Club Foot

Overview

Clubfoot is used to describe a number of foot abnormalities that are present at birth. The child's foot is twisted out of shape or position, akin to the head of a golf club, hence its name. Clubfoot is a rather common birth defect and it's usually an isolated problem for an otherwise healthy newborn.

The condition can be mild to severe and affect one or both feet. Clubfoot won't hinder development until the child begins to walk. At this stage, the awkward position of the foot may force the child to walk on the outside edge of their feet.

 

Causes of Clubfoot

Researchers are still unsure what causes clubfoot to occur, but it can run in families. In fact, a baby is twice as likely to have a clubfoot if either parent or a sibling had one.

 

Symptoms of Clubfoot

Clubfoot is easily detectable, due to the shape of the foot.

  • The foot is turned to the side and may even appear at the top of the boot where the bottom should be.
  • The foot, calf and leg are smaller than the non-clubfoot side.

Clubfoot is not a painful condition. However, left untreated, it can cause significant discomfort and disability by the teenage years.

 

Treatment

For the best possible outcome, treatment should be begin as soon as possible without the need for foot surgery. To return the legs and feet to the proper method, a method of stretching and casting is used that's known as the Ponseti method.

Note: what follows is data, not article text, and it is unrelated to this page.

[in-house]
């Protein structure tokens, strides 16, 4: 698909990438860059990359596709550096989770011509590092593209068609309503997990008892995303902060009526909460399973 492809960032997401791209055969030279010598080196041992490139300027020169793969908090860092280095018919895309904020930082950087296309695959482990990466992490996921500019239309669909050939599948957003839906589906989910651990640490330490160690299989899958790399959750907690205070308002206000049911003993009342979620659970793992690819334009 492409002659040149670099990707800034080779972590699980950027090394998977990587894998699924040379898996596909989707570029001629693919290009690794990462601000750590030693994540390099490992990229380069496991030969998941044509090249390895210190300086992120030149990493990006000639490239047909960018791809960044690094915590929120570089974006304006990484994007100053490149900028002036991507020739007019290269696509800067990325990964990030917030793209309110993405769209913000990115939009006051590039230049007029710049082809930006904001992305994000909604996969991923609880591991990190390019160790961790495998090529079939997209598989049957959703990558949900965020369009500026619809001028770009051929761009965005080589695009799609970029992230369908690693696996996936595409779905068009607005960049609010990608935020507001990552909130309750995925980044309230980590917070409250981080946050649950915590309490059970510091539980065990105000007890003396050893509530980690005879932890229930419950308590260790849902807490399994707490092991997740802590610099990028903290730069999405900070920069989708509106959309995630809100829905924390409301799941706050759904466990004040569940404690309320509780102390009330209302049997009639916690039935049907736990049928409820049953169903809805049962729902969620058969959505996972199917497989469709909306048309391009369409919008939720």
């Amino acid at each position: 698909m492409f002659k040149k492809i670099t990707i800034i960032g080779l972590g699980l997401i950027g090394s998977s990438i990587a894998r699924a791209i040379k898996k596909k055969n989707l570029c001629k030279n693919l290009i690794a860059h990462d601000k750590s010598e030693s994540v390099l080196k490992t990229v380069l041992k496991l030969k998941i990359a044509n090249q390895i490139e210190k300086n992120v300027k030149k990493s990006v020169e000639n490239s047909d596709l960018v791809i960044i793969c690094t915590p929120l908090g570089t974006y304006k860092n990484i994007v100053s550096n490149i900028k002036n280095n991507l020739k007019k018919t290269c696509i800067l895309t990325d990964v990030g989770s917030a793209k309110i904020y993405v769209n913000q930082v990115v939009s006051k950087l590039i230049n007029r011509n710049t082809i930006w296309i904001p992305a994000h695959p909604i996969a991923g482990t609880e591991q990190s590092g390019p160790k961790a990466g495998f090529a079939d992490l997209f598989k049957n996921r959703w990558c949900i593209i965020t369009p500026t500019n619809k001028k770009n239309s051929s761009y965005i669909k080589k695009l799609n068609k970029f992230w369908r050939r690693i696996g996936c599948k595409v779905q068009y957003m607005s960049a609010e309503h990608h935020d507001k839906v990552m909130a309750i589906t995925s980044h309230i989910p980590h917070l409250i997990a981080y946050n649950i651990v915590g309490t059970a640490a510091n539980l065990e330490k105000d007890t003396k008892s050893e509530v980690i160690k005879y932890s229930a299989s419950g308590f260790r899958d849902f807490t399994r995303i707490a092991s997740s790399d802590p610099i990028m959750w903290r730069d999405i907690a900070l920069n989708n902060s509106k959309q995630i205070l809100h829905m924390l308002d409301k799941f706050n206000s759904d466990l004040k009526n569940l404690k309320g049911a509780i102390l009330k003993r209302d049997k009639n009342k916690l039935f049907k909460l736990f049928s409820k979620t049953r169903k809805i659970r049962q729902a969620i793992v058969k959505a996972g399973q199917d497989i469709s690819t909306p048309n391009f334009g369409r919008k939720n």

During treatment, doctors at the Florida Hospital Celebration Health Sports Medicine Program will change the case every week for several weeks, carefully stretching the foot toward its correct position. The heel cord is then released, followed by one more cast for three weeks.

Once the foot has been returned to its correct position, the infant needs to wear a brace at night for two years to maintain the correction. This has been extremely effective, but requires that the parents actively participate in the daily care by applying braces. Without this important step, the foot and leg can return to its original position because the muscles need time to shift and reposition as well. Otherwise, they will pull the bones back into their characteristic clubfoot shape.

If you have questions about clubfoot or want to make an appointment with us, please contact one of our Patient Care Coordinators and they'll be happy to help you.